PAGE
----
Can We Make Religion Scientific?
(Vinod Anand)

In recent centuries, science has given us a revolutionary and wonderful new approach to reality. Science tells us not to be satisfied with mere blind belief, but to experiment and prove whether what we want to believe is true. Science discovered an endless array of marvelous things — a universe of a hundred billion galaxies; a universe grander and greater than anyone had believed possible. Imagine if you could go back in time and describe to the people who lived four centuries ago the wonderful things we have today— airplanes, television, travel to the moon — all the things we take for granted today. They would say you were mad. Yet, despite all these discoveries, there is a sense of sterility in people’s hearts today. They are asking, “But what does it all mean? Am I only a number? What is my reality? What is my place in the world?” The need today is to translate the scientist’s basic principles into spiritual terms. We must replace blind belief by direct, personal experience. A few centuries ago, no one thought in this way. It was enough to declare that you believed. There were great arguments among the pundits about things that could never be proved. But now, with the example of science, people are asking, “How can we test and prove spiritual truths?” I have had some wonderful experiences in my life of how God supports you when you live for him. Some years ago, I felt guided to visit India, after I had been away from this country for about ten years. I felt that the Divine Mother wanted me to go. (I always think of God as my Divine Mother.) I had about $2,000 from classes that I had j taught and money that people had given me, and in those days it was enough for a ticket and a stay of two or three months. But two weeks before I was to leave, my car broke down. I thought, “I really should go to India, but when I come back I’ll need a car.” I prayed for guidance, but I didn’t receive an answer. So I said, “Divine Mother, my common sense tells me I need a cat so I’m going to buy one. If you want me to go to India, you’ll have to reimburse me.” On Friday I paid$1000 for a car, and the following Monday I received a letter from a man didn’t know. He enclosed a cheque for $1,000, with a note that said, “To use as Divine Mother wants you to.” I’ve seen this happen so many times in my life. If it only worked for me, I might think that I am just lucky. But I’ve seen that it is true for everyone who follows this principle: live first for God and everything else will be given to you. There is a longing today for this teaching. And when everyone longs for something divine, God sends a teacher to bring His truth to earth. This change in consciousness comes by meditating and living for God. If you meditate and give the fruits of your actions to Him, you will find yourself coming into attunement with that higher guidance. The worst criminal can become a saint if he would only wake up to his own higher reality.

Author's Bio:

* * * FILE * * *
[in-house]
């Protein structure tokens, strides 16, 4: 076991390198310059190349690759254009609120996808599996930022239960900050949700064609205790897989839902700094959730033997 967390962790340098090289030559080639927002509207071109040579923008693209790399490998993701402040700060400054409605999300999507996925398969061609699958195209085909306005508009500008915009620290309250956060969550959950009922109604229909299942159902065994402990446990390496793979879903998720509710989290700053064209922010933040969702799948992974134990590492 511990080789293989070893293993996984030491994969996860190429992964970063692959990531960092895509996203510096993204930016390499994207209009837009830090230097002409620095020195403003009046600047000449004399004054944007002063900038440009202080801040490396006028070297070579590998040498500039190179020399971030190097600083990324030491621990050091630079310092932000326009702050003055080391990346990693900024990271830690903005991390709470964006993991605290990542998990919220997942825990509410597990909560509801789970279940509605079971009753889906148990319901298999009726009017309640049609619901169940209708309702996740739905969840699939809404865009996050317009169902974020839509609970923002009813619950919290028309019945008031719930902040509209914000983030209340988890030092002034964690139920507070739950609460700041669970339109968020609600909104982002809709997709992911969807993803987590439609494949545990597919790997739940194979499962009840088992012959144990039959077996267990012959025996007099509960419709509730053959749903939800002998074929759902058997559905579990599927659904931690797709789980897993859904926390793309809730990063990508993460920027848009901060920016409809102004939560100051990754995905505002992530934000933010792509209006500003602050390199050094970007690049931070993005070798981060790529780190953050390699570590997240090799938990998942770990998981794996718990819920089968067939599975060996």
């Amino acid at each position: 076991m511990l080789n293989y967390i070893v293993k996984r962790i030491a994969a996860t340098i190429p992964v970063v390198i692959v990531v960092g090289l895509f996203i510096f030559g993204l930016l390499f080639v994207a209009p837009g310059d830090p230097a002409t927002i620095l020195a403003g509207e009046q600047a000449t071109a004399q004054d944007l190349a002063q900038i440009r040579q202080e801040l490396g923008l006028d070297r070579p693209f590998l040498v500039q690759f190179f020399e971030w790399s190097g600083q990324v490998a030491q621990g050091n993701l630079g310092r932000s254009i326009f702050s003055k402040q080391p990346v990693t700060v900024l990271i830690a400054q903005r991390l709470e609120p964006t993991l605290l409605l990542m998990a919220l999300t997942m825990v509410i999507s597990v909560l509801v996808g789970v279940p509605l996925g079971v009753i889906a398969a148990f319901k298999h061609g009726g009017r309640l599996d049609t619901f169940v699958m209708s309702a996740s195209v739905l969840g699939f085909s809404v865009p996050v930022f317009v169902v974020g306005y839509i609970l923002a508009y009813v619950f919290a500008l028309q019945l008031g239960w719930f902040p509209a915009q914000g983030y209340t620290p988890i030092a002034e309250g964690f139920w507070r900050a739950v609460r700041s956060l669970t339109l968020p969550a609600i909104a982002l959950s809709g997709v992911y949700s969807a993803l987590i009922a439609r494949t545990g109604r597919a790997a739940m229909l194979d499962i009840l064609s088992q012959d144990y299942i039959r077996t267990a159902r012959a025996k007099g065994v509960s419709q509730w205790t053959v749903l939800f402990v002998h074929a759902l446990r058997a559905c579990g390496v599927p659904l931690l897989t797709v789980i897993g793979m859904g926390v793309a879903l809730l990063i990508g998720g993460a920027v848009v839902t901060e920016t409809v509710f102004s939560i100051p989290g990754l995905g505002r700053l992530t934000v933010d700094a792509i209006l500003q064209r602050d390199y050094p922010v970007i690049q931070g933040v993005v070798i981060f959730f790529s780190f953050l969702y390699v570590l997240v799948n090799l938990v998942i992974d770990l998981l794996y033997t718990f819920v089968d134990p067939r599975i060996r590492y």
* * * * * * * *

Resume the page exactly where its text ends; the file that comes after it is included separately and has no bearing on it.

Born in 1939, and holding Master’s Degree both in Mathematics (1959) and Economics (1961), and Doctorate Degree in Economics (1970), Dr. Vinod K.Anand has about forty five years of teaching, research, and project work experience in Economic Theory (both micro and macro), Quantitative Economics, Public Economics, New Political Economy, and Development Economics with a special focus on economic and social provisions revolving around poverty, inequality, and unemployment issues, and also on informal sector studies. His last assignment was at the National University of Lesotho (Southern Africa) from 2006 to 2008. Prior to that he was placed as Professor and Head of the Department of Economics at the University of North-West in the Republic of South Africa, and University of Allahabad in India, Professor at the National University of Lesotho, Associate Professor at the University of Botswana, Gaborone in Botswana, and at Gezira University in Wad Medani, Sudan, Head, Department of Arts and Social Sciences, Yola in Nigeria, Principal Lecturer in Economics at Maiduguri University in Nigeria, and as Lecturer at the Ahmadu Bello University, Zaria in Nigeria. Professor Anand has by now published more than 80 research papers in standard academic journals, authored 11 books, supervised a number of doctoral theses, was examiner for more than twenty Ph.D. theses, and has wide consultancy experience both in India and abroad, essentially in the African continent. This includes holding the position of Primary Researcher, Principal Consultant etc. in a number of Research Projects sponsored and funded by Universities, Governments, and International Bodies like, USAID, IDRC, and AERC. His publications include a variety of themes revolving around Economic Theory, New Political Economy, Quantitative Economics, Development Economics, and Informal Sector Studies. His consultancy assignments in India, Nigeria, Sudan, Botswana, and the Republic of South Africa include Non-Directory Enterprises in Allahabad, India, Small Scale Enterprises in the Northern States of Nigeria, The Absolute Poverty Line in Sudan, The Small Scale Enterprises in Wad Medani, Sudan, Micro and Small Scale Enterprises in Botswana, The Place of Non-Formal Micro-Enterprises in Botswana, Resettlement of a Squatter Community in the Vryburg District of North West Province in the Republic of South Africa, Trade and Investment Development Programme for Small, Medium and Micro Enterprises: Support for NTSIKA in the Republic of South Africa, and Development of the Manufacturing Sector in the Republic of South Africa’s North West Province: An Approach Based on Firm Level Surveys. Professor Anand has also extensively participated in a number of conferences, offered many seminars, participated in a number of workshops, and delivered a variety of Refresher Lectures at different venues both in India and abroad. Dr. Anand was placed at the prestigious Indian Institute of Advanced Study (IIAS), Shimla in the State Himachal Pradesh, India as a Fellow from 2001 to 2003, and had completed a theoretical and qualitative research project/monograph on the Employment Profile of Micro Enterprises in the State of Himachal Pradseh, India.